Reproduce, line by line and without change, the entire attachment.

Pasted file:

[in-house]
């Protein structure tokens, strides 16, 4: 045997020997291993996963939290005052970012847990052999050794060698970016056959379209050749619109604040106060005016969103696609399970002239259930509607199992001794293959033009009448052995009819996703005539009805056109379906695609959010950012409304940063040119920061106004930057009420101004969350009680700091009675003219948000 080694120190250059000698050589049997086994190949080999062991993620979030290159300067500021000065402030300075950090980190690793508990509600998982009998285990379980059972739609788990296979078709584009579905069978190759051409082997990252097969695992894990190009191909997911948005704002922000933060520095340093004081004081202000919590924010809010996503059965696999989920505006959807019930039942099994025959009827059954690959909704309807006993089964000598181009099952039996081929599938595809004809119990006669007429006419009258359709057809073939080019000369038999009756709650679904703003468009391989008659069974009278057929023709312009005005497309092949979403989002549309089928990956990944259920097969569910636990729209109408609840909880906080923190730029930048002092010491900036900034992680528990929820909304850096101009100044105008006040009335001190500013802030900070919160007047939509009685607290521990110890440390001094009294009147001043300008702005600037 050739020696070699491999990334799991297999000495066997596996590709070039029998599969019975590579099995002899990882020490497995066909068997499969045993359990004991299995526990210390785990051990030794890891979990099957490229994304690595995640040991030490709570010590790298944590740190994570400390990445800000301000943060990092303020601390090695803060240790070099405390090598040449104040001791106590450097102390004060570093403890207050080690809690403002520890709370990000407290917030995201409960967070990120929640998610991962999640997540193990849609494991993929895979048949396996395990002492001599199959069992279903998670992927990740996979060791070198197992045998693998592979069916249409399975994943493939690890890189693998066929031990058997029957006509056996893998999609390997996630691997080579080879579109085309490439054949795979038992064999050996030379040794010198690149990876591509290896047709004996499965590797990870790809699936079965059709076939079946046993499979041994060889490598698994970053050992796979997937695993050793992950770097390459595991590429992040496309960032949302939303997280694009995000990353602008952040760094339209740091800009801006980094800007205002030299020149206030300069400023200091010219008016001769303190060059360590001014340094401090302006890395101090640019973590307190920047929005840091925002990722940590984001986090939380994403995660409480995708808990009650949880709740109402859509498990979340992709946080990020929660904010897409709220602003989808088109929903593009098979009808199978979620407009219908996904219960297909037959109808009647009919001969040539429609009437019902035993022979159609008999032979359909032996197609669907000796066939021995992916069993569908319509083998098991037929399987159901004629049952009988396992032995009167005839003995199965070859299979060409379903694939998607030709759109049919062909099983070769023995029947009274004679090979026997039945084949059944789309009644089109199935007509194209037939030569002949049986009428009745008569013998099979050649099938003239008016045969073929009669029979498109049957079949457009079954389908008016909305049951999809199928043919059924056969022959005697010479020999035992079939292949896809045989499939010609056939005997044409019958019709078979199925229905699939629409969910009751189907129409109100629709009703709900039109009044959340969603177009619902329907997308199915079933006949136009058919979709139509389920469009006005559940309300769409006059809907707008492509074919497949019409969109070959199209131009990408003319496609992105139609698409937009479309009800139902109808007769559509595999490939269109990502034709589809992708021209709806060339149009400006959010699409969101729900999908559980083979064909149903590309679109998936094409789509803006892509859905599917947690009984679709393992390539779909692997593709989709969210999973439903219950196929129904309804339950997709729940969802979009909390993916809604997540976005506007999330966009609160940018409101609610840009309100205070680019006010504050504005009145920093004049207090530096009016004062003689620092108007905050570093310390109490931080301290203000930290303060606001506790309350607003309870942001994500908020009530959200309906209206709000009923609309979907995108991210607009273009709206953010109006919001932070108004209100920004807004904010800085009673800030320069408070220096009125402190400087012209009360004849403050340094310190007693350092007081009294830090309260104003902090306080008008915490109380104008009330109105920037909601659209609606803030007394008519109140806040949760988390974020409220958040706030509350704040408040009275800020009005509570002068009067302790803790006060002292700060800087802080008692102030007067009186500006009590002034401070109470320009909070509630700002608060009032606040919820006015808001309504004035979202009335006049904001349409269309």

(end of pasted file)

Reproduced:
[in-house]
């Protein structure tokens, strides 16, 4: 045997020997291993996963939290005052970012847990052999050794060698970016056959379209050749619109604040106060005016969103696609399970002239259930509607199992001794293959033009009448052995009819996703005539009805056109379906695609959010950012409304940063040119920061106004930057009420101004969350009680700091009675003219948000 080694120190250059000698050589049997086994190949080999062991993620979030290159300067500021000065402030300075950090980190690793508990509600998982009998285990379980059972739609788990296979078709584009579905069978190759051409082997990252097969695992894990190009191909997911948005704002922000933060520095340093004081004081202000919590924010809010996503059965696999989920505006959807019930039942099994025959009827059954690959909704309807006993089964000598181009099952039996081929599938595809004809119990006669007429006419009258359709057809073939080019000369038999009756709650679904703003468009391989008659069974009278057929023709312009005005497309092949979403989002549309089928990956990944259920097969569910636990729209109408609840909880906080923190730029930048002092010491900036900034992680528990929820909304850096101009100044105008006040009335001190500013802030900070919160007047939509009685607290521990110890440390001094009294009147001043300008702005600037 050739020696070699491999990334799991297999000495066997596996590709070039029998599969019975590579099995002899990882020490497995066909068997499969045993359990004991299995526990210390785990051990030794890891979990099957490229994304690595995640040991030490709570010590790298944590740190994570400390990445800000301000943060990092303020601390090695803060240790070099405390090598040449104040001791106590450097102390004060570093403890207050080690809690403002520890709370990000407290917030995201409960967070990120929640998610991962999640997540193990849609494991993929895979048949396996395990002492001599199959069992279903998670992927990740996979060791070198197992045998693998592979069916249409399975994943493939690890890189693998066929031990058997029957006509056996893998999609390997996630691997080579080879579109085309490439054949795979038992064999050996030379040794010198690149990876591509290896047709004996499965590797990870790809699936079965059709076939079946046993499979041994060889490598698994970053050992796979997937695993050793992950770097390459595991590429992040496309960032949302939303997280694009995000990353602008952040760094339209740091800009801006980094800007205002030299020149206030300069400023200091010219008016001769303190060059360590001014340094401090302006890395101090640019973590307190920047929005840091925002990722940590984001986090939380994403995660409480995708808990009650949880709740109402859509498990979340992709946080990020929660904010897409709220602003989808088109929903593009098979009808199978979620407009219908996904219960297909037959109808009647009919001969040539429609009437019902035993022979159609008999032979359909032996197609669907000796066939021995992916069993569908319509083998098991037929399987159901004629049952009988396992032995009167005839003995199965070859299979060409379903694939998607030709759109049919062909099983070769023995029947009274004679090979026997039945084949059944789309009644089109199935007509194209037939030569002949049986009428009745008569013998099979050649099938003239008016045969073929009669029979498109049957079949457009079954389908008016909305049951999809199928043919059924056969022959005697010479020999035992079939292949896809045989499939010609056939005997044409019958019709078979199925229905699939629409969910009751189907129409109100629709009703709900039109009044959340969603177009619902329907997308199915079933006949136009058919979709139509389920469009006005559940309300769409006059809907707008492509074919497949019409969109070959199209131009990408003319496609992105139609698409937009479309009800139902109808007769559509595999490939269109990502034709589809992708021209709806060339149009400006959010699409969101729900999908559980083979064909149903590309679109998936094409789509803006892509859905599917947690009984679709393992390539779909692997593709989709969210999973439903219950196929129904309804339950997709729940969802979009909390993916809604997540976005506007999330966009609160940018409101609610840009309100205070680019006010504050504005009145920093004049207090530096009016004062003689620092108007905050570093310390109490931080301290203000930290303060606001506790309350607003309870942001994500908020009530959200309906209206709000009923609309979907995108991210607009273009709206953010109006919001932070108004209100920004807004904010800085009673800030320069408070220096009125402190400087012209009360004849403050340094310190007693350092007081009294830090309260104003902090306080008008915490109380104008009330109105920037909601659209609606803030007394008519109140806040949760988390974020409220958040706030509350704040408040009275800020009005509570002068009067302790803790006060002292700060800087802080008692102030007067009186500006009590002034401070109470320009909070509630700002608060009032606040919820006015808001309504004035979202009335006049904001349409269309």